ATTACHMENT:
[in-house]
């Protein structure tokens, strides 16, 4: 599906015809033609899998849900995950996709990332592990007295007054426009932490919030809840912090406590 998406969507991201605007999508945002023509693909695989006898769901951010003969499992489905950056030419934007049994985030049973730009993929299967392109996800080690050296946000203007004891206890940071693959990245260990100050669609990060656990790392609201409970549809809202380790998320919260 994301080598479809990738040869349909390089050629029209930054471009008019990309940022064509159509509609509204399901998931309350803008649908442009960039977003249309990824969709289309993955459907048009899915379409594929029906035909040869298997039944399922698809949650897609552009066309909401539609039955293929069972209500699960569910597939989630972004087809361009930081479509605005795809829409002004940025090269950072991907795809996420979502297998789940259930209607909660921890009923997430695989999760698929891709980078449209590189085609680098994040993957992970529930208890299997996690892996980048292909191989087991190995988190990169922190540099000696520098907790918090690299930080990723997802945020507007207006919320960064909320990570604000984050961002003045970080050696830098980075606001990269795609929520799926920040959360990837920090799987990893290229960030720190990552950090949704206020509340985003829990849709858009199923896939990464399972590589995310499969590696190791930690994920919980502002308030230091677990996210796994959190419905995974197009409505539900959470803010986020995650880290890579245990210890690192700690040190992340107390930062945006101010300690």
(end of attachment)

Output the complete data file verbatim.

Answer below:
[in-house]
């Protein structure tokens, strides 16, 4: 599906015809033609899998849900995950996709990332592990007295007054426009932490919030809840912090406590 998406969507991201605007999508945002023509693909695989006898769901951010003969499992489905950056030419934007049994985030049973730009993929299967392109996800080690050296946000203007004891206890940071693959990245260990100050669609990060656990790392609201409970549809809202380790998320919260 994301080598479809990738040869349909390089050629029209930054471009008019990309940022064509159509509609509204399901998931309350803008649908442009960039977003249309990824969709289309993955459907048009899915379409594929029906035909040869298997039944399922698809949650897609552009066309909401539609039955293929069972209500699960569910597939989630972004087809361009930081479509605005795809829409002004940025090269950072991907795809996420979502297998789940259930209607909660921890009923997430695989999760698929891709980078449209590189085609680098994040993957992970529930208890299997996690892996980048292909191989087991190995988190990169922190540099000696520098907790918090690299930080990723997802945020507007207006919320960064909320990570604000984050961002003045970080050696830098980075606001990269795609929520799926920040959360990837920090799987990893290229960030720190990552950090949704206020509340985003829990849709858009199923896939990464399972590589995310499969590696190791930690994920919980502002308030230091677990996210796994959190419905995974197009409505539900959470803010986020995650880290890579245990210890690192700690040190992340107390930062945006101010300690």